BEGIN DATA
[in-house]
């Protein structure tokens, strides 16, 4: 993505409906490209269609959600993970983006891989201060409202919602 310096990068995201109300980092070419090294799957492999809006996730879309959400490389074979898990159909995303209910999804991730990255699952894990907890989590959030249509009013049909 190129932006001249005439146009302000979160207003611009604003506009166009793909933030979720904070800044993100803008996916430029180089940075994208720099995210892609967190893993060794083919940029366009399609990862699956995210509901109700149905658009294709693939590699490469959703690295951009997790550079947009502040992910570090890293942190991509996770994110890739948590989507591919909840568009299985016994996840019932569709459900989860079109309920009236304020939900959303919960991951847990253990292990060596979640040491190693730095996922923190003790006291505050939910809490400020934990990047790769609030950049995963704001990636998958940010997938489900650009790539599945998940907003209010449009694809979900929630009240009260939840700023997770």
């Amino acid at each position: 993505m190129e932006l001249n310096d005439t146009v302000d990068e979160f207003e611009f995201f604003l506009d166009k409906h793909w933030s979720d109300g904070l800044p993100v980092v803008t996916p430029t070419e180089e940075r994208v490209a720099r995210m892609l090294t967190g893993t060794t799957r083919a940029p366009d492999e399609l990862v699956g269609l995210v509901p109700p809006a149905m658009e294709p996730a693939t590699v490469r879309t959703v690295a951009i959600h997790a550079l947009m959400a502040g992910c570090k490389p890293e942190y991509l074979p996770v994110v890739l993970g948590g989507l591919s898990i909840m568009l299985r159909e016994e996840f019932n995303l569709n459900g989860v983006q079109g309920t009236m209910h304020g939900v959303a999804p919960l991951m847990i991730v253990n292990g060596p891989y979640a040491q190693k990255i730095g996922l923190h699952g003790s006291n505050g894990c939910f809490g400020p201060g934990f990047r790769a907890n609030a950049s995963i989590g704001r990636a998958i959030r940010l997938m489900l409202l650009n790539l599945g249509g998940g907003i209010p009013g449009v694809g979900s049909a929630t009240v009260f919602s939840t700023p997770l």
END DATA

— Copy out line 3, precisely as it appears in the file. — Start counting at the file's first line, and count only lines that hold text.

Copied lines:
């Amino acid at each position: 993505m190129e932006l001249n310096d005439t146009v302000d990068e979160f207003e611009f995201f604003l506009d166009k409906h793909w933030s979720d109300g904070l800044p993100v980092v803008t996916p430029t070419e180089e940075r994208v490209a720099r995210m892609l090294t967190g893993t060794t799957r083919a940029p366009d492999e399609l990862v699956g269609l995210v509901p109700p809006a149905m658009e294709p996730a693939t590699v490469r879309t959703v690295a951009i959600h997790a550079l947009m959400a502040g992910c570090k490389p890293e942190y991509l074979p996770v994110v890739l993970g948590g989507l591919s898990i909840m568009l299985r159909e016994e996840f019932n995303l569709n459900g989860v983006q079109g309920t009236m209910h304020g939900v959303a999804p919960l991951m847990i991730v253990n292990g060596p891989y979640a040491q190693k990255i730095g996922l923190h699952g003790s006291n505050g894990c939910f809490g400020p201060g934990f990047r790769a907890n609030a950049s995963i989590g704001r990636a998958i959030r940010l997938m489900l409202l650009n790539l599945g249509g998940g907003i209010p009013g449009v694809g979900s049909a929630t009240v009260f919602s939840t700023p997770l």